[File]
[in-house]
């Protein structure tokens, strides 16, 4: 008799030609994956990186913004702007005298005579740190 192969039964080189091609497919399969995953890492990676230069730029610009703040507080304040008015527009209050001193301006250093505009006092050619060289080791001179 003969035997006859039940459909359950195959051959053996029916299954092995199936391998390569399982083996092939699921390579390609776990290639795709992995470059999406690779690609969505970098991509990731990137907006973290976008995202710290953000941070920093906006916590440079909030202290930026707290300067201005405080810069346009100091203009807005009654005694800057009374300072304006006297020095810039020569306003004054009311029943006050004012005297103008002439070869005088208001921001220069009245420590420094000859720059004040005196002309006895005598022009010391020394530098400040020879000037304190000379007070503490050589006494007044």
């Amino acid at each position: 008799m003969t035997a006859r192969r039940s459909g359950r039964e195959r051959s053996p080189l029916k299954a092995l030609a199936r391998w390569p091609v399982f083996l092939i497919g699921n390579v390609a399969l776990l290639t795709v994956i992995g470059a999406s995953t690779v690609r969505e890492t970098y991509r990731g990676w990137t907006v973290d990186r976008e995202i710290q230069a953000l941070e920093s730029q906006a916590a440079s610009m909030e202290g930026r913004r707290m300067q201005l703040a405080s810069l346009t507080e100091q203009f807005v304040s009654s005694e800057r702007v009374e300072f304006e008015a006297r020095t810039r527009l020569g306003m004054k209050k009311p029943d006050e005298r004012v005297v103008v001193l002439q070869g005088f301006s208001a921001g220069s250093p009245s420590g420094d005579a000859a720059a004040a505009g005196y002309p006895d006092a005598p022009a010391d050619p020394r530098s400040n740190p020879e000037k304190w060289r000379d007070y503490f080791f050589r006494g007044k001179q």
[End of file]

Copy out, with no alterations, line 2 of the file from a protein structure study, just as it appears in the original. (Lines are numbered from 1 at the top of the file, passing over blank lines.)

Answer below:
């Protein structure tokens, strides 16, 4: 008799030609994956990186913004702007005298005579740190 192969039964080189091609497919399969995953890492990676230069730029610009703040507080304040008015527009209050001193301006250093505009006092050619060289080791001179 003969035997006859039940459909359950195959051959053996029916299954092995199936391998390569399982083996092939699921390579390609776990290639795709992995470059999406690779690609969505970098991509990731990137907006973290976008995202710290953000941070920093906006916590440079909030202290930026707290300067201005405080810069346009100091203009807005009654005694800057009374300072304006006297020095810039020569306003004054009311029943006050004012005297103008002439070869005088208001921001220069009245420590420094000859720059004040005196002309006895005598022009010391020394530098400040020879000037304190000379007070503490050589006494007044």